KnockBox – (2) Electronics and software


This is the second part of a series of three posts about KnockBox project: in this one, I am going to talk about its electronics components and software.

Electronics

For this project, we need the following components:

  • one piezo;
  • one servo motor;
  • one 100uF capacitor;
  • three LEDs (one red, one green and one blue);
  • three buttons;
  • three 220Ω resistances, three 10kΩ resistances and one 1MΩ resistance.

Let’s analyze in detail the components used.

The piezo is the core: it is the sensor that “feels” knocks. Calculating the elapsed time from one knock and another, we can distinguish different rhythms and compare them with the registered one.

The servo motor is used to open and lock the box: I will discuss of this in the next post. However, I have to say that when a motor starts to move, it draws more current than if it were already in motion. This will cause a dip in the voltage on your board. By placing a 100uf capacitor across power and ground, you can smooth out any voltage changes that may occur. Be very careful: make sure you are connecting the cathode to the ground (it’s the side with a black stripe down the side) and the anode to power. If you put capacitors in backwards, they can explode.

The three LEDs are supposed to communicate the status of the system. The green one means that the box is open; the red one that it is locked; the blue one means that an input has been registered.

The three buttons activate three different behaviours of KnockBox:

  1. Closing the box;
  2. Playing the registered rhythm;
  3. Record a new rhythm.

These tre functions can be activated only if the box has been opened.

The resistances allow the other components to work correctly.

This is the scheme of the eletrical circuit:KnockBox_scheme

This is the result:KnockBox - Closed KnockBox - Open KnockBox - Input

Software

The software of KnockBox is just one Arduino sketch: because of its difficulty compared to every code I have posted since now, it’s better to discuss it in detail. It is based on the OOP (Object-Oriented Programming) paradigm, and I tried to keep it as clean and simple as possible.

You can get the code here.

The sketch is composed of two classes, Rhythm e Box, and two typical Arduino functions setup() and loop().

The class Rhythm handle inputs and rhythms. It uses three costants:

  • RHYTHM_SIZE = 10: the maximum number of intervals between two knocks in the registered rhythm (it means that the rhythm cannot be composed of more than 10 intervals, that means 11 knocks).
  • TOLERANCE = 150: tolerance in milliseconds calculated when the input is compared with the registered rhythm. It means that, if in the rhythm the first interval is 500ms, than an input of 400ms is valid, while one of 700ms is not.
  • TRESHOLD = 20: the minimum value of the input to be considered valid. If the piezo sensor receive an input less than this value, it is ignored.

Moreover, Rhythm provides in total 10 functions:

  • Rhythm(): the constructor. It initialize a compile-time pre-defined rhythm.
  • void getRhythm(int *rhythm_a): it copies the registered rhythm in the array pointed by *rhythm_a
  • void setRhythm(const int rhythm_a[RHYTHM_SIZE]): it sets a new rhythm. It requires as argument an array of integers, of size RHYTHM_SIZE that stores the values in milliseconds of the intervals of the new rhythm.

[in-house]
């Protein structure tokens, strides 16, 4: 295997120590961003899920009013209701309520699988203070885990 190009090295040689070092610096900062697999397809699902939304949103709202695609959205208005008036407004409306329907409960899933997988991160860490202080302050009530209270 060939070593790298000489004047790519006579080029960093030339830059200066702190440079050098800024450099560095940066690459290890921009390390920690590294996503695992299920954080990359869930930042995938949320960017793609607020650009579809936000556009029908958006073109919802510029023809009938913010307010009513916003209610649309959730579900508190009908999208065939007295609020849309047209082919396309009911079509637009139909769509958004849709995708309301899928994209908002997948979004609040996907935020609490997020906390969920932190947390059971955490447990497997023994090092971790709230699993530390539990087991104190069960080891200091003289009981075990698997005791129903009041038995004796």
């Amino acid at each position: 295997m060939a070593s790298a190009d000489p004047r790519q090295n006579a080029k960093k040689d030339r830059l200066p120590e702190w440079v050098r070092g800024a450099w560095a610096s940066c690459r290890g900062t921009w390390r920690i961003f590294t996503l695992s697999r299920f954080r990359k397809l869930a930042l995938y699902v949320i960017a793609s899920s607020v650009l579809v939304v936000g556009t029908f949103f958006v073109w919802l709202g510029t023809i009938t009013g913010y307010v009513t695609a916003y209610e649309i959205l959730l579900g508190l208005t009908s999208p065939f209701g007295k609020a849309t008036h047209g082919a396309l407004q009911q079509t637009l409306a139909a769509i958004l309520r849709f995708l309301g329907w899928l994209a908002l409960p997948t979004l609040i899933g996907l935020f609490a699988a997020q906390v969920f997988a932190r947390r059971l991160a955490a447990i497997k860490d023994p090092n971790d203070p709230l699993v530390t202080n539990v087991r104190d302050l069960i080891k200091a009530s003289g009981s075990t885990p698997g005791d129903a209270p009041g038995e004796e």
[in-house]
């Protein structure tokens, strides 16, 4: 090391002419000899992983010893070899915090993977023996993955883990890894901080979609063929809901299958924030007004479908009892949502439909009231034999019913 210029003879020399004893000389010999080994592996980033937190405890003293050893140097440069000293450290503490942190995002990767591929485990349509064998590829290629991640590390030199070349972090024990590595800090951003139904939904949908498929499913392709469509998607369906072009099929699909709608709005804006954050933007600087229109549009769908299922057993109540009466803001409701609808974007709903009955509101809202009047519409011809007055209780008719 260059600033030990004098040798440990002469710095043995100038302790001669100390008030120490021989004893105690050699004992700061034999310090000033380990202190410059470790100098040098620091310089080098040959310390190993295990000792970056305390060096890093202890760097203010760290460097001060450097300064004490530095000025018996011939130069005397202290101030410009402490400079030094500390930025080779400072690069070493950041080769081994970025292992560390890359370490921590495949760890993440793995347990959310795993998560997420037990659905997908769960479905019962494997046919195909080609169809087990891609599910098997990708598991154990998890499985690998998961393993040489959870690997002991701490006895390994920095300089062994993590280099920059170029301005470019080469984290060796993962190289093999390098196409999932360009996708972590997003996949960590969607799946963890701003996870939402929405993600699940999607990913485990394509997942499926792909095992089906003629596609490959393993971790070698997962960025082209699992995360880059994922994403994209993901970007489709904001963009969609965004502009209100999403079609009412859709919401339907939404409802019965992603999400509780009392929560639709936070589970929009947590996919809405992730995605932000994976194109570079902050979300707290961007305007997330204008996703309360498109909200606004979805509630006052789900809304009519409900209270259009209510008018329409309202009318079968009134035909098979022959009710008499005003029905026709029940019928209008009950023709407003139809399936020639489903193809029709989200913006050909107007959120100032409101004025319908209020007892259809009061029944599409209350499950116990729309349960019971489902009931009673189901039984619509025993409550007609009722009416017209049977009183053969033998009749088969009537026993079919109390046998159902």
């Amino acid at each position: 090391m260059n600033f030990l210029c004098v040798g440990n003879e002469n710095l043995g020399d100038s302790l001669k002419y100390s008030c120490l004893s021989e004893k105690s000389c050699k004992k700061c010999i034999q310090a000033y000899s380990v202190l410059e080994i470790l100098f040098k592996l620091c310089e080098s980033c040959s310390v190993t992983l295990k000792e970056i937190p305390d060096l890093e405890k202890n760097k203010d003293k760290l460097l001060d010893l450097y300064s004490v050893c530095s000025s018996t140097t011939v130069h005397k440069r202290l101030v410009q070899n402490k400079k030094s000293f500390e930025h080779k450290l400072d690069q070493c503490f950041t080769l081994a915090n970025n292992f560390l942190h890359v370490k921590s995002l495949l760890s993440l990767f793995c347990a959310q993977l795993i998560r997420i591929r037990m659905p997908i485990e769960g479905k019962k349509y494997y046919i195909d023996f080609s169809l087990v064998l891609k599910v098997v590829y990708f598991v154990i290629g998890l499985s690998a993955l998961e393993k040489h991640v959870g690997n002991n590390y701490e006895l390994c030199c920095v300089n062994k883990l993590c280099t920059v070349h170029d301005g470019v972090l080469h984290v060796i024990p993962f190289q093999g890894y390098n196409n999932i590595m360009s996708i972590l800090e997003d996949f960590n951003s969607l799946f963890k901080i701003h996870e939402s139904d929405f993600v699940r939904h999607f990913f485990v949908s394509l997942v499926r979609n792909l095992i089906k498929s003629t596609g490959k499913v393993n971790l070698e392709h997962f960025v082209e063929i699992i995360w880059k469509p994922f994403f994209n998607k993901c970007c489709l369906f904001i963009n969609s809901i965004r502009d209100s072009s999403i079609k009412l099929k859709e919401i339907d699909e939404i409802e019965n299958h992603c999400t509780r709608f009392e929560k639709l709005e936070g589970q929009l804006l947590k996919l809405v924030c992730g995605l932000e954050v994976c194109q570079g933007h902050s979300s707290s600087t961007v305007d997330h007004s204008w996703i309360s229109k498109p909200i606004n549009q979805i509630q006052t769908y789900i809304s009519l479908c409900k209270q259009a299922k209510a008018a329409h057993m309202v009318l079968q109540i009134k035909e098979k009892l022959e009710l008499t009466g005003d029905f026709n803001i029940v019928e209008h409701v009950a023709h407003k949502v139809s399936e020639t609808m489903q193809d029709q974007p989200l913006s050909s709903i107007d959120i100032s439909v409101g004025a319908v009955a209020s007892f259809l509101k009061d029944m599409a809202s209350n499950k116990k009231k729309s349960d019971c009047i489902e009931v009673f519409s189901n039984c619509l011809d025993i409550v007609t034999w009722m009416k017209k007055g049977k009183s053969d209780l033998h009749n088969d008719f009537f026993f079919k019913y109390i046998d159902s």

• int getActualSize() const: it returns an integer that is the real numbers of intervals in the registered rhythm. This function is needed because the registered rhythm’s size can also be less than RHYTHM_SIZE. If this happens, the array is filled with -1 values (for example, a rhythm of 4 knocks, so 3 intervals, is saved in this way: [INTERVAL_1, INTERVAL_2, INTERVAL_3, -1, -1, -1, -1, -1, -1, -1].
  • int getActualSize(const int rhythm_a[RHYTHM_SIZE]) const: it is the same as the previous function, but it returns the number of intervals of the argument rhythm rhythm_a.
  • void play() const: it plays the registered rhythm,
  • void play(const int rhythm_a[RHYTHM_SIZE]) const: it plays the argument rhythm rhythm_a.
  • int listenForKnock() const: it waits for an input o value equal or greater than TRESHOLD and returns the time in milliseconds elapsed from the function call to the knock.
  • void listenForRhythm(int *rhythm_a): it listens for a whole rhythm and save its intervals in the array of size RHYTHM_SIZE pointed by the argument *rhythm_a.
  • boolean checkRhythm(): it records a rhythm and compare it with the registered one, applying a tolerance in milliseconds of value TOLERANCE. It returns TRUE if the rhythm coincide, FALSE else.

The class Box handle the operations of opening and locking the box. It provides 5 functions:

  • Box(): the constructor. It initializes the servo motor, lock the box and turn the red LED on.
  • boolean isLocked() const: it returns TRUE if the box is locked, FALSE else.
  • void openBox(): it activates the servo motor to open the box and turn the green LED on.
  • void closeBox(): it activates the servo motor to lock the box and turn the red LED on.
  • void recordNewRhythm(Rhythm *rhythm): it records a new rhythm and plays it. If the closing button is pressed, than the recording is canceled. If the recording button is pressed, the new rhythm is saved and the box locked. The argument *rhythm point to the Rhythm class’s instance.

Finally, the functions setup() e loop(): the first one initializes Arduino pins for input or output; the second one, performs the correct operations according to the received input.

If you want to observe KnockBox running, see again the video at the beginning of this post.

Stay tuned!

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